Germany policy toward Greece 'very stupid': Cohn-Bendit
European Green party leader Daniel Cohn-Bendit on Monday described German reluctance to support financial aid for Greece as "politically very stupid" and said it was motivated by German domestic politics.
The German attitude is "rather incomprehensible when you consider that two of the largest Greek creditors are German banks," Cohn-Bendit, a Franco-German deputy in the European Parliament, told France Info radio.
"They're playing domestic politics at the moment in Germany," where regional elections are to be held May 9 in the country's most populous state, North-Rhine-Westphalia, he said.
But he added that "in the end, it's clear that Germany will take part (in loans to Greece)" and that its current position is "incomprehensible and politically very stupid."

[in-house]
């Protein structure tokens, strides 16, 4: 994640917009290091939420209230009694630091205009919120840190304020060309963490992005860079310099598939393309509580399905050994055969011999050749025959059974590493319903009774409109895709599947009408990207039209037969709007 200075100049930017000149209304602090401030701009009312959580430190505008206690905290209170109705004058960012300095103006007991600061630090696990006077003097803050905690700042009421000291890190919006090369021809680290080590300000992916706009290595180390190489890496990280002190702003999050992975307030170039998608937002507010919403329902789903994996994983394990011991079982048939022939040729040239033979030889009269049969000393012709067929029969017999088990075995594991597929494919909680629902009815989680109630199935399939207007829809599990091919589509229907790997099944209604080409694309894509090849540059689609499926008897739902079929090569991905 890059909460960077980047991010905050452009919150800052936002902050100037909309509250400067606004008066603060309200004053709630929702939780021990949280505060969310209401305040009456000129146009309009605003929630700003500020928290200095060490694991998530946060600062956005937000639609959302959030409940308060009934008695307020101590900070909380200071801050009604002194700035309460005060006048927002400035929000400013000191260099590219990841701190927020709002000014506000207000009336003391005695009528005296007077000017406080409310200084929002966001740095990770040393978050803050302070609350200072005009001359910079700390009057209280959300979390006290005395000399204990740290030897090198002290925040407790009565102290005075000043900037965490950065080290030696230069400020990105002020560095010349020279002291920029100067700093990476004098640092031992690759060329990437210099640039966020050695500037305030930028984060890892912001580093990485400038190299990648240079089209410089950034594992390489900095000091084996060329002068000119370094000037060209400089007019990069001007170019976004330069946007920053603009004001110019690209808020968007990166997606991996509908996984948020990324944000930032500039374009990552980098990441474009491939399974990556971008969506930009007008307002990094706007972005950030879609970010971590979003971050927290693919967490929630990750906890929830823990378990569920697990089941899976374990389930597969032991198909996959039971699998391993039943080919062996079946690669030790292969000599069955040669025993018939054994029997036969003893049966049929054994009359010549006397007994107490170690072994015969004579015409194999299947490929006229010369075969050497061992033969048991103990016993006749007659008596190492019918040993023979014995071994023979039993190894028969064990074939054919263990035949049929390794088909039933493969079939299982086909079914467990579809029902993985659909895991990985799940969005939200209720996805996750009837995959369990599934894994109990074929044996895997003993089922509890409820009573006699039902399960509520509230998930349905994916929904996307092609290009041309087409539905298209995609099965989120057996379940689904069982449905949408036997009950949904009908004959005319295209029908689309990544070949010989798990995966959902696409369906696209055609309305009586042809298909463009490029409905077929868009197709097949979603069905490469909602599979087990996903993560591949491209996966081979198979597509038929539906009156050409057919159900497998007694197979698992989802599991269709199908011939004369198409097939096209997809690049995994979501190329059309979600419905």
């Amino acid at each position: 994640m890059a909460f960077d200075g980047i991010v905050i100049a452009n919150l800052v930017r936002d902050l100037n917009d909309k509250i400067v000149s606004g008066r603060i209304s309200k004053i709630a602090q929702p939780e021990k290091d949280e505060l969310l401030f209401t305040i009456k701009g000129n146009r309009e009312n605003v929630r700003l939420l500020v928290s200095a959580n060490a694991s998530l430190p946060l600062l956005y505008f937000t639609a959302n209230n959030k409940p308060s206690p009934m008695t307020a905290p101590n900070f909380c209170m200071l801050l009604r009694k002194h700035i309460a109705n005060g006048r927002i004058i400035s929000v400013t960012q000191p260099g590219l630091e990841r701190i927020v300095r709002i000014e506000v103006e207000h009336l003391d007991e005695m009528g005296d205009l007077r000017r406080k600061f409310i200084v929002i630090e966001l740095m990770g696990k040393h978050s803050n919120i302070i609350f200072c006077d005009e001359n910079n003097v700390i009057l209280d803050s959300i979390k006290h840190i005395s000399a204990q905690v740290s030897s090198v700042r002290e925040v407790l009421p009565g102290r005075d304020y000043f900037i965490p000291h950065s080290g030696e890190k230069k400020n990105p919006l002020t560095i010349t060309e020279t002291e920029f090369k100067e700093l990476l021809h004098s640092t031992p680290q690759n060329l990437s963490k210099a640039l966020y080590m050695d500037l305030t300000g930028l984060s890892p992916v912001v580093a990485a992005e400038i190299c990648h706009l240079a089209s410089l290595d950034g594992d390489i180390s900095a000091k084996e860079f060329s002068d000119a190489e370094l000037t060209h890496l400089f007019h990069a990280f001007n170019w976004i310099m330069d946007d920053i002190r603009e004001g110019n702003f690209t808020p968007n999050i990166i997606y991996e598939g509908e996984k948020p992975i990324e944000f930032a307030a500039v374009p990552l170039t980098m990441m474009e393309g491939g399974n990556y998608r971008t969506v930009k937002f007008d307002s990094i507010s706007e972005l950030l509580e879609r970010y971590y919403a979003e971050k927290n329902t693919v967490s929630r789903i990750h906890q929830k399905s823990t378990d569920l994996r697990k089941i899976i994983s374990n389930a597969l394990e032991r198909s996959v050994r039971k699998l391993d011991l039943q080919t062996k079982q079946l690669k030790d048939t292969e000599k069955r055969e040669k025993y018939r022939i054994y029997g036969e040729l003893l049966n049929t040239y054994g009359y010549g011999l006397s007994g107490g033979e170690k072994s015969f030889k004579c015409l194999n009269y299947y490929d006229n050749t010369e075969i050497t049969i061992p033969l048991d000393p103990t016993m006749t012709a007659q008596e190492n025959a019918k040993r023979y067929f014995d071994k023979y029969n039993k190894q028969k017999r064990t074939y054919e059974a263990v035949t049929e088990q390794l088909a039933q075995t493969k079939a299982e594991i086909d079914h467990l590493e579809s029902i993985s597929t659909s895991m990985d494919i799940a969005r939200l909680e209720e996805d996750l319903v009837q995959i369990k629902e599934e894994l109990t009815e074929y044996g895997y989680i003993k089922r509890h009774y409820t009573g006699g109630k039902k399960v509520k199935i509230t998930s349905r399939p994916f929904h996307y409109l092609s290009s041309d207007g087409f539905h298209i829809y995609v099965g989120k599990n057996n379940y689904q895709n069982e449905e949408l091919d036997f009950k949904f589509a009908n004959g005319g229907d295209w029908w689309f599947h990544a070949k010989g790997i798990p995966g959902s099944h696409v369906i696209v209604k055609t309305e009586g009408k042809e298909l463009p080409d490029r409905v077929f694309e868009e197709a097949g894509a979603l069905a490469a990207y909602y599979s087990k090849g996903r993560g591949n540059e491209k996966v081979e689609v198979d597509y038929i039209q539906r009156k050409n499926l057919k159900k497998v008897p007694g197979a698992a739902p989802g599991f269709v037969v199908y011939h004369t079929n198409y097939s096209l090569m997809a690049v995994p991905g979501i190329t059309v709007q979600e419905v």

"Since the start of the financial crisis, we've seen Germany playing the economic sovereignty, economic nationalism card," he told the radio.
German Foreign Minister Guido Westerwelle said Monday that Berlin opposed handing over financial aid to Greece unless Athens first presented a credible programme of debt reduction.
"Making promises of concrete aid too soon will only have the effect of taking the pressure off Greece," Westerwelle said on his arrival for talks with his fellow EU foreign ministers in Luxembourg.
"Above all, we need to see budget consolidation taking place in Greece," otherwise Athens will not be obliged to act "with the necessary application and discipline," he warned.
On Friday, the Greek government formally asked for a 45-billion-euro (60-billion-dollar) EU-IMF loan plan to be activated to help the country out of its increasing debt and deficit crises.
© 2010 AFP